Colorado artist Mike Grab creates astonishing towers of balanced stones using nothing but gravity, and his uncanny ability to find the natural balance of the stones. Grab says the art of stone balancing has been practiced by various cultures around the world for centuries evolving from simple curiosity “into therapeutic ritual, ultimately nurturing meditative presence, mental well-being, and artistry of design”.
The most fundamental element of balancing in a physical sense is finding some kind of “tripod” for the rock to stand on. Every rock is covered in a variety of tiny to large indentations that can act as a tripod for the rock to stand upright, or in most orientations you can think of with other rocks. By paying close attention to the feeling of the rocks, you will start to feel even the smallest clicks as the notches of the rocks in contact are moving over one another. In the finer point balances, these clicks can be felt on a scale smaller than millimeters. Some point balances will give the illusion of weightlessness as the rocks look to be barely touching.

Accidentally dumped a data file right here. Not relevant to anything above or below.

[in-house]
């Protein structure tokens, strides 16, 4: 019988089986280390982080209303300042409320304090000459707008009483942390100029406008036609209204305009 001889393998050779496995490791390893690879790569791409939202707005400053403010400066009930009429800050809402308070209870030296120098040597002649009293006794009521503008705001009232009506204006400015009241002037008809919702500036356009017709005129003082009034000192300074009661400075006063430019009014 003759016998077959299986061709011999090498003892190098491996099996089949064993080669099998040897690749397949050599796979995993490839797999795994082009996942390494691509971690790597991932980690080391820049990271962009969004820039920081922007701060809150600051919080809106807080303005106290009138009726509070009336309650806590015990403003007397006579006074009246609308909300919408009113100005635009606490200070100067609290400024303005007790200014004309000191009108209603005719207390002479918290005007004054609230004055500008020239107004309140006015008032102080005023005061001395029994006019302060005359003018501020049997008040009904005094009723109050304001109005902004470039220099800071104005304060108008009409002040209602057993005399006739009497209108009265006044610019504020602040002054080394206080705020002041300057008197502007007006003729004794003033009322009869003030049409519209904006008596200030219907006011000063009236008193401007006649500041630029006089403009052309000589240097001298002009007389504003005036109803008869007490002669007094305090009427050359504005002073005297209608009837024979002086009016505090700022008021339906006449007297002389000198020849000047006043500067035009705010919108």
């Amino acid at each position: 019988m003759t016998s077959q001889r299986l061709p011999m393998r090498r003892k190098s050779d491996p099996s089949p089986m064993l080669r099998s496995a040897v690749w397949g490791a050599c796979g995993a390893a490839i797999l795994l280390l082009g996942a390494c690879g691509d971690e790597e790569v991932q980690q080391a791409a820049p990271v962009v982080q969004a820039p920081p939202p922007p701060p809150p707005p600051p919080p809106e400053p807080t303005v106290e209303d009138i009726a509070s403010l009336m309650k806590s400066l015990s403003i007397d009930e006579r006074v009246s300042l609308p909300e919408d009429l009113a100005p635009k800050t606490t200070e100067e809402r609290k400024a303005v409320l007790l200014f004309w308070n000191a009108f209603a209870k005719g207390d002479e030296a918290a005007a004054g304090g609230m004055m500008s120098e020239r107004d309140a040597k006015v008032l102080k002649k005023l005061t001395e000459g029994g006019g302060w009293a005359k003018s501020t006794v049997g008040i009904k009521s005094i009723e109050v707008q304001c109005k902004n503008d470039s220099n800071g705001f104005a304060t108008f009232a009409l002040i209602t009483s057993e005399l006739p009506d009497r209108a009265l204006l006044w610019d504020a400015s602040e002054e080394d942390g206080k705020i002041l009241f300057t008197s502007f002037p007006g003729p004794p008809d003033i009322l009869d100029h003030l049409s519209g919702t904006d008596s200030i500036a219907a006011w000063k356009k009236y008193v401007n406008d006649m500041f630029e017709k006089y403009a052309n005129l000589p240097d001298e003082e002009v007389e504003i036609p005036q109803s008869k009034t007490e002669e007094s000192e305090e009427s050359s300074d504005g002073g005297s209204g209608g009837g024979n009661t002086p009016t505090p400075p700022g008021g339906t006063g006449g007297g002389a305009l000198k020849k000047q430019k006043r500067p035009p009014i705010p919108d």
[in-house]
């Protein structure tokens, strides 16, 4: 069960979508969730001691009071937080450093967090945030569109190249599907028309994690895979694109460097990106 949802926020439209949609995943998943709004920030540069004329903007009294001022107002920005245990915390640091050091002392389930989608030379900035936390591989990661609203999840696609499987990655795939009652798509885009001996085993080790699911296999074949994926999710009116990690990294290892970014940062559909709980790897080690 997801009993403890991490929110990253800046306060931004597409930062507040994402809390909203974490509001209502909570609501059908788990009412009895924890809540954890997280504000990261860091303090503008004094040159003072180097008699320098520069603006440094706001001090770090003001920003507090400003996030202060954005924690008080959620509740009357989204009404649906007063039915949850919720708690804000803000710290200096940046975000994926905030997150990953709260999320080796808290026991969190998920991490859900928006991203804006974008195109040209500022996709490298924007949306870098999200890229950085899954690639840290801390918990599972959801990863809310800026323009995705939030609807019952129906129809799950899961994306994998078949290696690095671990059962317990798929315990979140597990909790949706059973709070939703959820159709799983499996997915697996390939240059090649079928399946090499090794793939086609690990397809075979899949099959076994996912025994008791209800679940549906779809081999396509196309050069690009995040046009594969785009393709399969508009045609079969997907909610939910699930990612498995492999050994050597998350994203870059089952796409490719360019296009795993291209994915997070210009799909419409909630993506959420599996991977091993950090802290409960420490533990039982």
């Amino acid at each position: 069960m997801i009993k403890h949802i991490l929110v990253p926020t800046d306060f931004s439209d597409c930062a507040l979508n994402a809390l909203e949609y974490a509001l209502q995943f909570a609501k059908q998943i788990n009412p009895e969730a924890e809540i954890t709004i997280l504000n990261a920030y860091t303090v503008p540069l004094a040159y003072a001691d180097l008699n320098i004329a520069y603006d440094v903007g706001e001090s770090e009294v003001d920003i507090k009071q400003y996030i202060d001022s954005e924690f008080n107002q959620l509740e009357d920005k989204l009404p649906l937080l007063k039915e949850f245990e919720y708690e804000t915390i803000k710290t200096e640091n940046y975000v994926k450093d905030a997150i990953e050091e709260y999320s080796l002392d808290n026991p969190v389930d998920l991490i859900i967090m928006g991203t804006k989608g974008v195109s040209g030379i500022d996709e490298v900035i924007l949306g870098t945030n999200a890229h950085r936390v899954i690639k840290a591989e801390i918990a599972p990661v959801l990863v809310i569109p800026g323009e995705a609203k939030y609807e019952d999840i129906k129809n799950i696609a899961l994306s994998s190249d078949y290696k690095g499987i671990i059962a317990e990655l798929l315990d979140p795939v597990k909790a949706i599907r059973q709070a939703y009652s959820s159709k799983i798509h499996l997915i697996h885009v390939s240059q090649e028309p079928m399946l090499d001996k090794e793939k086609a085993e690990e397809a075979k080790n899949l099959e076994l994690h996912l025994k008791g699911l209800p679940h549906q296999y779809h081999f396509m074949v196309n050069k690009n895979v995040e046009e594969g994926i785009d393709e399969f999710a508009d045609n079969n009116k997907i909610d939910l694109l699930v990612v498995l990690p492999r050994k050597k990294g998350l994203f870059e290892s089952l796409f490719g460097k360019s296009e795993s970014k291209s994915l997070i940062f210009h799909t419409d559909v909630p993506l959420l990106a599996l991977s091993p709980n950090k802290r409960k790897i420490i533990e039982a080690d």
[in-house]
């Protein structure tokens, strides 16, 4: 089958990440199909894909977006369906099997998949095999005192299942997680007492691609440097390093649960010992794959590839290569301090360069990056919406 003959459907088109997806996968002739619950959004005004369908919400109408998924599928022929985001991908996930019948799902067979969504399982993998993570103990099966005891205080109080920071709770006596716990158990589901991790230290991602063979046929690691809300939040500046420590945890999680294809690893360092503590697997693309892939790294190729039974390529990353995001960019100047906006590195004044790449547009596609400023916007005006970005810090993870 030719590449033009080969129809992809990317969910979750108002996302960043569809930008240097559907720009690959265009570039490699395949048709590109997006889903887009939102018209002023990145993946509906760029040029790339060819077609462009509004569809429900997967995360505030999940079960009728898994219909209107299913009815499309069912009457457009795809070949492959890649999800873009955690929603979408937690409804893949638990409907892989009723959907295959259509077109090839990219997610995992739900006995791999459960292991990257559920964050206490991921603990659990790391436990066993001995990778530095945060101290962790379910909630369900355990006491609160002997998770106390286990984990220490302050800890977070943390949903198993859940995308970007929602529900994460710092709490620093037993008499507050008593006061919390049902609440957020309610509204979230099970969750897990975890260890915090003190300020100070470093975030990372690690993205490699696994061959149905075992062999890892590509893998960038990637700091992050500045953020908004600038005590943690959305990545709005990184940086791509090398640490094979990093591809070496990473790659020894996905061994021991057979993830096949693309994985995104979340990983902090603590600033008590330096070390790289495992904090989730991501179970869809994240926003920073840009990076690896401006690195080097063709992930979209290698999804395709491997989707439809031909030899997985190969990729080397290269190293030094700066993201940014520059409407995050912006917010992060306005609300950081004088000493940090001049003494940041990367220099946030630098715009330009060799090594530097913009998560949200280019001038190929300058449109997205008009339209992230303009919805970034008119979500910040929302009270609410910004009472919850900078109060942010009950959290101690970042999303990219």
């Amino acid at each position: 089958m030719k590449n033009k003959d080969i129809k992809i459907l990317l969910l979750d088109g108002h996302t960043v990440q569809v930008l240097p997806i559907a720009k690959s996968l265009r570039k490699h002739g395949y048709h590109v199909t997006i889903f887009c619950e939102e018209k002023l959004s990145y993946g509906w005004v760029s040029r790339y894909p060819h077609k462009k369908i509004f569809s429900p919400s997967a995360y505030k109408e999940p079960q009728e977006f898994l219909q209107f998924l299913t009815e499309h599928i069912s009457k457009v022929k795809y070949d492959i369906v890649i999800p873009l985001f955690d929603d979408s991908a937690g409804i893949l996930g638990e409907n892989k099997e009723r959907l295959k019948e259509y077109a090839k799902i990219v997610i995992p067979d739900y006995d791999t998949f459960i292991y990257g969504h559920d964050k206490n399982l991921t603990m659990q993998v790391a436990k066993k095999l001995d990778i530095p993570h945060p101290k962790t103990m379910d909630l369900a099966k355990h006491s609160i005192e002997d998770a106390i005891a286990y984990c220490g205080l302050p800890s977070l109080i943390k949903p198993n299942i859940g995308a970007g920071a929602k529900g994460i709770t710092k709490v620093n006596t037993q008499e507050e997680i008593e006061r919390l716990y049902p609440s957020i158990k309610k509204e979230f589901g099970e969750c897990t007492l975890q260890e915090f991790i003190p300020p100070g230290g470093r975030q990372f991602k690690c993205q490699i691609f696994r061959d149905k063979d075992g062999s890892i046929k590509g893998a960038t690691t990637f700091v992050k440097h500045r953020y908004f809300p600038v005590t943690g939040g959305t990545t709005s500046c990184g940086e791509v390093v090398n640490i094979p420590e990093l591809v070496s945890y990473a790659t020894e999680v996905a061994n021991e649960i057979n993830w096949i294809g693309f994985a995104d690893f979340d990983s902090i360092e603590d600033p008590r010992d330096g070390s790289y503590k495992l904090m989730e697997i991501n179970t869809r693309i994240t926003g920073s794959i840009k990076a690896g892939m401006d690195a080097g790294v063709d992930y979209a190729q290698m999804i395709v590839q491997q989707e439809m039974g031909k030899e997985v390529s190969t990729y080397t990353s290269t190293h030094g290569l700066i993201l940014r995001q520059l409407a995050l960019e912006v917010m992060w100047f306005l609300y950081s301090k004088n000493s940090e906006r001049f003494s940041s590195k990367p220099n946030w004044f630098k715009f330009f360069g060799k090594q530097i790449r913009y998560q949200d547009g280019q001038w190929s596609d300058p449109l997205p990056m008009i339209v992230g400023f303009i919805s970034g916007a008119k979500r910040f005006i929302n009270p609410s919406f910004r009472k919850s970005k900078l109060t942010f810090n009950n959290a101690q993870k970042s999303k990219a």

Achieving a challenging balance requires contemplation of both mental and physical elements simultaneously. You must “get to know” the rocks you are working with. Some rock characters will coordinate better with other characters of rocks and vice versa back and forth right, left, up, or down. The trick I’ve found is to play and experiment. If you keep at it, a balance will be inevitable if you make yourself present in that moment of balance. The closer you get to achieving balance, the more weightless the rock seems to feel, since the majority of the work is applied upward on the rock you are trying to balance. Another tip I would suggest is try balancing larger rocks. using larger rocks only magnifies the feeling of the “clicks”. Also, more weight will usually have more stability in wind or other erosive forces.